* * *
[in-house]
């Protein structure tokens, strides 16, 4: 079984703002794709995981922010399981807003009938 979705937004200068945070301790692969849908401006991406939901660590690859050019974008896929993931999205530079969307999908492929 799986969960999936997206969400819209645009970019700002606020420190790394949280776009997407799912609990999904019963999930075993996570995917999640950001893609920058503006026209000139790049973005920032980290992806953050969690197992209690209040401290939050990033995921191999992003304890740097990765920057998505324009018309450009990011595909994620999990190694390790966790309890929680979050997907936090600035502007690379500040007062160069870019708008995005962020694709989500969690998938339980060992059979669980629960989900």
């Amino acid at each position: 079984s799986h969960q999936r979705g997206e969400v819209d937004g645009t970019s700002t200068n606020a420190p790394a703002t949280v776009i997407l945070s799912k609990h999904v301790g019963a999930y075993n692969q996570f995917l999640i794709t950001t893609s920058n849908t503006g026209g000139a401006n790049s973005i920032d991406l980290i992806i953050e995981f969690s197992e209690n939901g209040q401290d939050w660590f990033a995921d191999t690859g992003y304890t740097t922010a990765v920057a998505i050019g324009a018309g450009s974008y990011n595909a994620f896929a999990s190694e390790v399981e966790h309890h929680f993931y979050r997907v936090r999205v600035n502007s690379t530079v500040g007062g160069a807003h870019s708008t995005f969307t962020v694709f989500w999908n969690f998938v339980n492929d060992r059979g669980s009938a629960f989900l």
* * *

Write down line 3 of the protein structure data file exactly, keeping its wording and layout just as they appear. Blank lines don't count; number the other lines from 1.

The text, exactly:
């Amino acid at each position: 079984s799986h969960q999936r979705g997206e969400v819209d937004g645009t970019s700002t200068n606020a420190p790394a703002t949280v776009i997407l945070s799912k609990h999904v301790g019963a999930y075993n692969q996570f995917l999640i794709t950001t893609s920058n849908t503006g026209g000139a401006n790049s973005i920032d991406l980290i992806i953050e995981f969690s197992e209690n939901g209040q401290d939050w660590f990033a995921d191999t690859g992003y304890t740097t922010a990765v920057a998505i050019g324009a018309g450009s974008y990011n595909a994620f896929a999990s190694e390790v399981e966790h309890h929680f993931y979050r997907v936090r999205v600035n502007s690379t530079v500040g007062g160069a807003h870019s708008t995005f969307t962020v694709f989500w999908n969690f998938v339980n492929d060992r059979g669980s009938a629960f989900l």